I’m watching this show called Alone where 10 people are dropped into the wilderness and I’m watching this man walk the course of the river talking about I need water! I’m like what do you mean you have a whole river. He said he’s not worried about making a fire, he needs to find water while walking next to a river. WTF. So i had to look around and see if I am tripping. Can’t you just boil it I thought to my self? So yeah thanks for the great article.
Ah yes, on The History Channel, I know it (and they know ME... or at least they know my trail name / online handle). I almost always know who has a chance and who doesn't (near the beginning), andwho will tap-out next.
I don't know what his issue was, do you have the production number? (season and episode).
LOL. Well it was season 1. I don’t know production number or anything. As I continued to watch I realized maybe it was because he was on the ocean and it was salt water. But even still they had pots and tarp and it pretty much rained 85% of the time.
AH, yes, I predicted Allen Kay would win before the first episode was over! The rest were fakes, frauds and pretenders!
I seem to recall one guy who poured brackish water through spagna moss, thinking THAT would make it potable. DORK!!
Another (young-is) guy who was trying to collect rain water with his tarp in the hole of a log.
Any of those ring a bell? And yes, part of the game is they can bring a limited amount of gear.
I have "Alone" recorded (of course), but I don't feel like going through it to find your reference. Instead, I'll just do a few posts for you, one on seawater and one on sphagnum moss.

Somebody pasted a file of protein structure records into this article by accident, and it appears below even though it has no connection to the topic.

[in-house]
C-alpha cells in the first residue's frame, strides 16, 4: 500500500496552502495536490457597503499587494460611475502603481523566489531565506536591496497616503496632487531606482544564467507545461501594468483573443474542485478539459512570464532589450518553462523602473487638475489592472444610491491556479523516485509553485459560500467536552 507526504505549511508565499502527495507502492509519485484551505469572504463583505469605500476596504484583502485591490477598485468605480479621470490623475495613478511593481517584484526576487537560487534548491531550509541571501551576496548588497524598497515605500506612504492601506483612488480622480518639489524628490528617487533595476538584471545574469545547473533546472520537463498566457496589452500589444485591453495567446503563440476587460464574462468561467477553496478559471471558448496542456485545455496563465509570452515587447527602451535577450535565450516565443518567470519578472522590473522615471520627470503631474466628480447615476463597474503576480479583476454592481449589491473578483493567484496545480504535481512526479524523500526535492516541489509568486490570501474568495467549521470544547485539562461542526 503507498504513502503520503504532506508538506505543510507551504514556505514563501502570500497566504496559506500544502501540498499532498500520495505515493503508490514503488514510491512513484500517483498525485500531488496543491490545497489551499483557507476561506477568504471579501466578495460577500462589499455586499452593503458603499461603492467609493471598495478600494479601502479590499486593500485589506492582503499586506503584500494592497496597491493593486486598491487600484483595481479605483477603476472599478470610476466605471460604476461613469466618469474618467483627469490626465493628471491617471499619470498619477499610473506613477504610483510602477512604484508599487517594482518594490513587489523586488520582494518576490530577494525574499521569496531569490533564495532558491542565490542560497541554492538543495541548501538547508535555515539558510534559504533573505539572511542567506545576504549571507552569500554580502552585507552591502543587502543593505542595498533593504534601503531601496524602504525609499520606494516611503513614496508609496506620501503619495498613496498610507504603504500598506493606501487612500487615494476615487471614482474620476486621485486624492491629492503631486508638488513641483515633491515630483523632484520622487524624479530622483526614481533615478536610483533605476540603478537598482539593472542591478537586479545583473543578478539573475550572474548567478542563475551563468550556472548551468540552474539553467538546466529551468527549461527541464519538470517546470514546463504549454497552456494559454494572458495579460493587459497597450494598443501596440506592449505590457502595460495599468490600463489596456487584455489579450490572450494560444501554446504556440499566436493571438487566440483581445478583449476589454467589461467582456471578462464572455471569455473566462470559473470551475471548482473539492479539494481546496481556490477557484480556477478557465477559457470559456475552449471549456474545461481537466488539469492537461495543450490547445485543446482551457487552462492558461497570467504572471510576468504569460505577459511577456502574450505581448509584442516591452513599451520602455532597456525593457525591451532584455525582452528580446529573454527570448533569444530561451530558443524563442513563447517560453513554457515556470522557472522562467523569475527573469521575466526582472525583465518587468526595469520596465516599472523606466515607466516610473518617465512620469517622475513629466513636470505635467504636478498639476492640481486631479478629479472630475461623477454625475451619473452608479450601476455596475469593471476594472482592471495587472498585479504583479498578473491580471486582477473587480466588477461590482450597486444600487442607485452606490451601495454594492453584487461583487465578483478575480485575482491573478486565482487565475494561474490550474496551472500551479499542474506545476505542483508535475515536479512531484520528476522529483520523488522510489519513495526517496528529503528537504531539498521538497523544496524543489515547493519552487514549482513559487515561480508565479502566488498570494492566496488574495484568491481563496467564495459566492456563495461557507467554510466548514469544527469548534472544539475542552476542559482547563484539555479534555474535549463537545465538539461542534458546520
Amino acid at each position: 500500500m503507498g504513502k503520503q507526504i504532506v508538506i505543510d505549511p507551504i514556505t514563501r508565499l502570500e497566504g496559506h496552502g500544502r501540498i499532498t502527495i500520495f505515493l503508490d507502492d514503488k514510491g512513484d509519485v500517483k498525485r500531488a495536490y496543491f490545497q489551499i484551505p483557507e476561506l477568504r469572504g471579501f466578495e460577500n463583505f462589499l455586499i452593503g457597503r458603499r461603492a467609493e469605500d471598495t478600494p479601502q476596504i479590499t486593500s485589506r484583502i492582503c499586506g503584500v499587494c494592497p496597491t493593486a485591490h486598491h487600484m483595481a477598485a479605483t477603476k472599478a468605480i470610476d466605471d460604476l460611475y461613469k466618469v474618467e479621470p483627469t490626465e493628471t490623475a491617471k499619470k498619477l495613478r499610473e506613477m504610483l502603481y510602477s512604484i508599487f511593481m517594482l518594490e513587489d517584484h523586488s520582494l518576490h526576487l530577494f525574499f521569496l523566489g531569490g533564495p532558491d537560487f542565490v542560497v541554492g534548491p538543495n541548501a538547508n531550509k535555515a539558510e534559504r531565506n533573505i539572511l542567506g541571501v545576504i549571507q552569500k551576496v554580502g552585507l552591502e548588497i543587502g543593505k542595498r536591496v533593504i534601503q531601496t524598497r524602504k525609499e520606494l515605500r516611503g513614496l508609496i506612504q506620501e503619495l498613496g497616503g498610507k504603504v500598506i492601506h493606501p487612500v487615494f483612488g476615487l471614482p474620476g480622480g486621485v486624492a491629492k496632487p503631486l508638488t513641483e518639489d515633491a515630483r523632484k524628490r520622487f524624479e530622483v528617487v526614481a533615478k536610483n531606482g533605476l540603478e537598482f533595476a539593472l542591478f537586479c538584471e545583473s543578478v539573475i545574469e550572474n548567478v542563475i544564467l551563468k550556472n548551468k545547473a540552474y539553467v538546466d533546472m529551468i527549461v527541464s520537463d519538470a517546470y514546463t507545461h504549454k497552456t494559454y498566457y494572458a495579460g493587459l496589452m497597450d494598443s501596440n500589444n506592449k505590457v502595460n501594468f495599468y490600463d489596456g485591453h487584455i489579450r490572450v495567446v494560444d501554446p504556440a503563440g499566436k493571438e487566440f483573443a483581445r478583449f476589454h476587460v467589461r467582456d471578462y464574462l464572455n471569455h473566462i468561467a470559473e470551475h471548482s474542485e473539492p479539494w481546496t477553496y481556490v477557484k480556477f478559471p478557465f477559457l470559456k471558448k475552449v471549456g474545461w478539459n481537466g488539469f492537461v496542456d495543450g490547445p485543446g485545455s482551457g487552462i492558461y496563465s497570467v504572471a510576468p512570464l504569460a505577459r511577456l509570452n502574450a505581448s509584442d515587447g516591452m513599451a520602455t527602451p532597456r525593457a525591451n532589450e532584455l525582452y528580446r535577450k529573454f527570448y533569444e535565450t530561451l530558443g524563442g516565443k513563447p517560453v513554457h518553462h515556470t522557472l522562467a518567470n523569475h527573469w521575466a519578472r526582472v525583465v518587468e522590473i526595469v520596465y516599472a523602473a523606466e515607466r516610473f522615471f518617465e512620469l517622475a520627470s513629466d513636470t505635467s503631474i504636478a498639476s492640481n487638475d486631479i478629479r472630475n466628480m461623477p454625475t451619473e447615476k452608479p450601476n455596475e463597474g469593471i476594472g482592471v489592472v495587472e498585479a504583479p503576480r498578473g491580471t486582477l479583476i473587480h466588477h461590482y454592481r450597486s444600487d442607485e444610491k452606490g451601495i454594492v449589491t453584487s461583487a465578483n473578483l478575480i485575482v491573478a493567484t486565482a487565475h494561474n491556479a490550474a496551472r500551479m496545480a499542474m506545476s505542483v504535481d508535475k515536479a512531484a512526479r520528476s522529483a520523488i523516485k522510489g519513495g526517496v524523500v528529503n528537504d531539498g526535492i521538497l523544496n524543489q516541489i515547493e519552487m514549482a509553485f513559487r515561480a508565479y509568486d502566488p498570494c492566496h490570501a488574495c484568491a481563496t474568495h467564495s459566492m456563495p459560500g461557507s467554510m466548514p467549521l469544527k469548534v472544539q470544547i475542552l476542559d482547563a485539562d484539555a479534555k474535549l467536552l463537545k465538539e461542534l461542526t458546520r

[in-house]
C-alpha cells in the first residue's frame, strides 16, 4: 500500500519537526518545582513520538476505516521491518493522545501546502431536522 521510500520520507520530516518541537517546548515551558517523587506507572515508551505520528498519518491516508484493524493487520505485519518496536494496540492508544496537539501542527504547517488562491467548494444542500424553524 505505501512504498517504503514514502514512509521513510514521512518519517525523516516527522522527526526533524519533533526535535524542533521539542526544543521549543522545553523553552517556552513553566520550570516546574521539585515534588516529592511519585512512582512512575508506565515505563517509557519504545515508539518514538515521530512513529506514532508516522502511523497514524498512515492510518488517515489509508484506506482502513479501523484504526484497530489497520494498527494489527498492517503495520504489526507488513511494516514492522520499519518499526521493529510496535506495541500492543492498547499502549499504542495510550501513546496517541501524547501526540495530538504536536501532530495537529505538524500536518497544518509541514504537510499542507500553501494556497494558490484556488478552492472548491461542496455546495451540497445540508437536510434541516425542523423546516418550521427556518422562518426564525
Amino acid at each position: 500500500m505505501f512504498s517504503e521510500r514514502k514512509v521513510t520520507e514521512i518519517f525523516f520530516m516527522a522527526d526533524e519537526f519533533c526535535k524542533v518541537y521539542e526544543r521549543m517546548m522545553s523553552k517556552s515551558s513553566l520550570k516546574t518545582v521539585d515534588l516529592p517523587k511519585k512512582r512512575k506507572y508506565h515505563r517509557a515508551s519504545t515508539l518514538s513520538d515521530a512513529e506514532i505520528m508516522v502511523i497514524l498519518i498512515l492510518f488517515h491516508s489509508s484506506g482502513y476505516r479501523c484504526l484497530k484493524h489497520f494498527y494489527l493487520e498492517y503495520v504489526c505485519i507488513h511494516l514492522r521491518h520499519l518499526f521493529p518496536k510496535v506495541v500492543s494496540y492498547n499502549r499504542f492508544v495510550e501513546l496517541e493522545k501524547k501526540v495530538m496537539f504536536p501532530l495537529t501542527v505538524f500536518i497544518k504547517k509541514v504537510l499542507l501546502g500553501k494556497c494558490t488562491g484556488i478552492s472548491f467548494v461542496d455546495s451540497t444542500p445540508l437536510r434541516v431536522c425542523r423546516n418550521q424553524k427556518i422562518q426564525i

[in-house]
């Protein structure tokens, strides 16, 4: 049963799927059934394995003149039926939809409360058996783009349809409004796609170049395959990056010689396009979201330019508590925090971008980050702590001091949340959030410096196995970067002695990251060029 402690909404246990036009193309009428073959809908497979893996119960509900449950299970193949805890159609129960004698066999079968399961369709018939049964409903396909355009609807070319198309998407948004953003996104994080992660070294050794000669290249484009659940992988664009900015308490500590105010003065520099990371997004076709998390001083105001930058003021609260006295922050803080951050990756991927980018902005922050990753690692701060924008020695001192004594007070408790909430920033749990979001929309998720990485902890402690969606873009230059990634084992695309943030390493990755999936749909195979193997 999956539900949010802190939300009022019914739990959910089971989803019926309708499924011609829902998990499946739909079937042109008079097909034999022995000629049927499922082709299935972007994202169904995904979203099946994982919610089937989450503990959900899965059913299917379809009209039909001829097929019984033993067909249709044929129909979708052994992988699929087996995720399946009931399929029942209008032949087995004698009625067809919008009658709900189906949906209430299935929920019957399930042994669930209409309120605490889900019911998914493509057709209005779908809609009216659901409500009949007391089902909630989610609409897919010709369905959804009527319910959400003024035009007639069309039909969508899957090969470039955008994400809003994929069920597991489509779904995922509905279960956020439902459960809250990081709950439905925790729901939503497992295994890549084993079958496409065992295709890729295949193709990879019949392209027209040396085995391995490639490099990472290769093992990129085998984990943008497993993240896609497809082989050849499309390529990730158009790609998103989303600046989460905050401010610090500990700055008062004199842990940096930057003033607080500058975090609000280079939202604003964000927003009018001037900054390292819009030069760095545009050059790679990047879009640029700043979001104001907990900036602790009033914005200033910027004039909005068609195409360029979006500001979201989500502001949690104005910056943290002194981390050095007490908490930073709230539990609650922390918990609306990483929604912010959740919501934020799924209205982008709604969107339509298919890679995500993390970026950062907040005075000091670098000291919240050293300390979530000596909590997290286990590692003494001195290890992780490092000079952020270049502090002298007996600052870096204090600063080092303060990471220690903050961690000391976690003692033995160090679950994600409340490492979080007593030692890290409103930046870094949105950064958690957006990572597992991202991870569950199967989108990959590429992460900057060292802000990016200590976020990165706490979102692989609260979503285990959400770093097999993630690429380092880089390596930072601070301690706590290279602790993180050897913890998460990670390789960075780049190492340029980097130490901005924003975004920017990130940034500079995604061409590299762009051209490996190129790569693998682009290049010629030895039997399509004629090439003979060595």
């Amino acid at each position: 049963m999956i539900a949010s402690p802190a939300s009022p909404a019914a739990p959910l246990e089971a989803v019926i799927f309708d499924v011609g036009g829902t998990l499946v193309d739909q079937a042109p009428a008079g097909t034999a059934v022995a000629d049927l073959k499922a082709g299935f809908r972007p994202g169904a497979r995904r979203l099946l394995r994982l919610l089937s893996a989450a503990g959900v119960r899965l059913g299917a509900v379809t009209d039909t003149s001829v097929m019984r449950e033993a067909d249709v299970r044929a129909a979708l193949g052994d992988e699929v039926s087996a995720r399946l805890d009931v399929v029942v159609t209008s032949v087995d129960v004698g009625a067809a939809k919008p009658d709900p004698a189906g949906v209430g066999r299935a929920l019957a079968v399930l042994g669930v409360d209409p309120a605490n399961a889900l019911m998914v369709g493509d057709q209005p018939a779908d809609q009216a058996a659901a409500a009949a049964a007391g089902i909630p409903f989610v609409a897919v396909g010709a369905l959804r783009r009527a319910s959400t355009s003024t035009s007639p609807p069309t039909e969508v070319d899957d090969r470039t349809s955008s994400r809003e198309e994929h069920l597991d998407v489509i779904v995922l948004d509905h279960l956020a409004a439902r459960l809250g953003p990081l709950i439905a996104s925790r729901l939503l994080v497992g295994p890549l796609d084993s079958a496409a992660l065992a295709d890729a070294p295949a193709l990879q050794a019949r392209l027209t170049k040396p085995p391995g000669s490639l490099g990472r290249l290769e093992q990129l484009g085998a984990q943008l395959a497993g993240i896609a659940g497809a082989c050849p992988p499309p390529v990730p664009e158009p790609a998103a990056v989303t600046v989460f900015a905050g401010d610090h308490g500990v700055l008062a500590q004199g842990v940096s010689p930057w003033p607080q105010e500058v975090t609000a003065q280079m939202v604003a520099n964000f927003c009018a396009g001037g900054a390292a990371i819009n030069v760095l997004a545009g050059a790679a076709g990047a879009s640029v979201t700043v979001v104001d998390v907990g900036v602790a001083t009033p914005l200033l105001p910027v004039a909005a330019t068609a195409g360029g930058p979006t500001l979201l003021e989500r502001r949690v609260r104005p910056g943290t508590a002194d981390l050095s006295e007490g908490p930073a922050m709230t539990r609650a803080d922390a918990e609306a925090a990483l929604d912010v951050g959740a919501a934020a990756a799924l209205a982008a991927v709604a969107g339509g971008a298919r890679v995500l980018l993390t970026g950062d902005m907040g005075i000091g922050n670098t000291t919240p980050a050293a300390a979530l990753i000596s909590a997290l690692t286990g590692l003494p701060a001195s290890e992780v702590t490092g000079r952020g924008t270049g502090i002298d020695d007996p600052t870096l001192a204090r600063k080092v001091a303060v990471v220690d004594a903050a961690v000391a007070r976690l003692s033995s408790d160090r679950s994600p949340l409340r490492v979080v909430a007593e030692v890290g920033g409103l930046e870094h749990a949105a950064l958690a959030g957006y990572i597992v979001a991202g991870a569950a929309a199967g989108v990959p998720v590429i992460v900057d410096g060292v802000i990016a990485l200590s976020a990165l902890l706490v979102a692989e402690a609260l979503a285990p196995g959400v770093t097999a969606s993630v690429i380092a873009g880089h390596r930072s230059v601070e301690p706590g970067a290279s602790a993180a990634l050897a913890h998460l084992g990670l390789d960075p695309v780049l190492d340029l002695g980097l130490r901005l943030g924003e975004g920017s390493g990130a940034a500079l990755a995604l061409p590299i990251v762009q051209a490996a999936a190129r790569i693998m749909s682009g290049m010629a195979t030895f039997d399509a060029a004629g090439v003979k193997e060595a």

And yes, he could have caught rainwater with the tarp and kept it in his pot. If he had a tube, he may have been able to make a water still.
Really? No discussion of Steripens and UV light purification? This must be a surprise to NYC that only uses UV for water purification
LOL, okay. I did cover solarization/SODIS, but okay.
They may have come up with a better version of the Steripen, but I recall seeing reviews that complained it tended to fall apart. Also, it uses batteries, so there's THAT issue. But otherwise, it works. However, as with solarizing/SODIS, the water MUST have low turbidity! (cloudiness). If there are any particulates, they really SHOULD be screened/filtered out. Otherwise the UV light can't do its job.
Most cities that use chlorine to treat their water have, or are, switching to chlorine dioxide. However, most bacteria only take about 10 seconds to kill with UV light, provided the light source is within about 6 inches. NY has the LARGEST UV (Ultraviolet Germicidal Irradiation to be exact) treatment system, San Francisco also has a massive UV system, so it could be a model for other cities/countries in the future. But as I said, UV works best IF the water is clear.
Along with UV treatment, "ozonaton" (treating with ozone gas) is another option that has received a lot of research. You can buy ozone generators, but I remember seeing a D.I.Y. approach.